28 August 2006

turn up the eagles
the neighbors are listening

so much captured in eight words. setting: a house, or apartment, but it somehow seems distinctly suburban. maybe it's that the Eagles are playing, the sound of the decadent, post-hippie, money-blind california lifestyle. in the city nobody would care about what was happening with their neighbors, or certainly about whether their neighbors would care about what was happening with them. not that anybody in this scenario actually "cares" in the real sense of the word. it's all about keeping up appearances, no matter that they're as empty as the soft-rock blanketing, as empty as the reality of this relationship. would the neighbors really be interested in what was going on? if so their curiousity is just as insipid as any of it, the catty leechlike gossiping nosey parkers. we can't have that going on in our neighborhood, well i never. are the Eagles really powerful enough to drown out this shouting match? hey, listen, it's a keg party, not a domestic drama! doesn't seem any less pleasant, and it for sure means more noise pollution, not less.

imperative. first person voice and the listener is forced into the uncomfortable role of second person. this sadistic asshole - righteously jealous, maybe, but hardly the model citizen he likes to pretend - has been barking questions and commands at you all song. only now, in the last line of the reflective (by comparison, only) bridge, does it occur to him to think beyond the immediacy of him, you, the bastard; beyond his wounded private pride to his jeopardized public image; beyond these walls to what lies immediately outside, as superficial as even that is. he senses a weakness, a potential breach in the bastion of his machismo - and you better tend to it now, missy. not that you're any better. oh sure, maybe it's all beyond your control, but you're just as implicated as him, and the neighbors, and the Eagles. you probably put the record on in the first place - or maybe the bastard did, the cuckholder. now there's a sick thought, no? the still-spinning evidence of his all-too-recent presence in the household - less than an LP-side ago (unless it's the radio) - used in a desperate attempt to forestall public awareness of the situation. of the sorry state of the marriage, and its present violent manifestation, more than of the dalliance itself. but really it's all the same thing.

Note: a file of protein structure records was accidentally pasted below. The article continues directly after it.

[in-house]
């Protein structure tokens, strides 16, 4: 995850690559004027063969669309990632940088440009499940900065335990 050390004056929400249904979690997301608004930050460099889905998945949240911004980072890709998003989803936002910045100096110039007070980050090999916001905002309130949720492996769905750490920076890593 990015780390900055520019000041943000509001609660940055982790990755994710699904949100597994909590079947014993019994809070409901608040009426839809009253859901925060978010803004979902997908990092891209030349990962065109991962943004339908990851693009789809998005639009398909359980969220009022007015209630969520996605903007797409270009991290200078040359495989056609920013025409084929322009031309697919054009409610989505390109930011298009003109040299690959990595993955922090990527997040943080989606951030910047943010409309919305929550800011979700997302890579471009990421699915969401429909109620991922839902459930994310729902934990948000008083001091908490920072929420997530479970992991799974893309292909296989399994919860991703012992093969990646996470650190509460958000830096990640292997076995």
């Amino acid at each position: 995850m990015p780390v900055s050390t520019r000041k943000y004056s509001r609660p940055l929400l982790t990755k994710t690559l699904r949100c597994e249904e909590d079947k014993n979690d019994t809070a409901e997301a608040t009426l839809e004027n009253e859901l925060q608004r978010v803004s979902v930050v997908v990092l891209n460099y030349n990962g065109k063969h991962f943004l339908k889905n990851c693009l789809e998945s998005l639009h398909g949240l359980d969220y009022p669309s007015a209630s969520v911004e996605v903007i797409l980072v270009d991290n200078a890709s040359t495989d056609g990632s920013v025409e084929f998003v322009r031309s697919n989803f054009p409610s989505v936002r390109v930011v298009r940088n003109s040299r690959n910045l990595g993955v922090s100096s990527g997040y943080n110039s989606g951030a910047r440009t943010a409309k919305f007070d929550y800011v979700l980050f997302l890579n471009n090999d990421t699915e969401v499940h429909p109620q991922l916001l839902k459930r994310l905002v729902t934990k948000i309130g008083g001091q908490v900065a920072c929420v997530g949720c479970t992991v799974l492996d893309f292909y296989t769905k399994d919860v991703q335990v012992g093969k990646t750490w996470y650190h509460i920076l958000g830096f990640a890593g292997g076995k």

or maybe it was your husband who put it on. always good to set the mood with some naff AM faux-folk before you start tongue-lashing your wife. was it meant to serve as background music for an interrogation, or for extramarital fucking, or is it just part of the ever-present fabric of life, unnoticed until seized upon for some sordid purpose its creators never intended? the song leaves some questions unanswered: was there even an affair at all, or is the narrator just drunk and delusional? should our sympathies lie with the silent, probably unfaithful wife, or her irate, vindictive husband? neither option is at all appealing.

rightly, our position is with the nosey neighbors. we can't really identify with the wife, who is just as markedly absent from our perspective as she is from his (which indicates not just her utter lack of power in the situation, but her utter insignificance as well, either for him or us.) these questions and commands are not being directed at us (thank goodness!), but to an even more powerless nonagent. we're merely eavesdroppers - at liberty to judge as we please, but unmistakably unwelcome, even as an implied presence. at this point in the song, the narrator recognizes our presence - he states it as a fact, not just a possibility. but by now it's too late to try to drown out the sound. we've already heard more than we would have liked, and even the Eagles wouldn't have been less pleasant.

[originally posted on reminced, 8/26/04]

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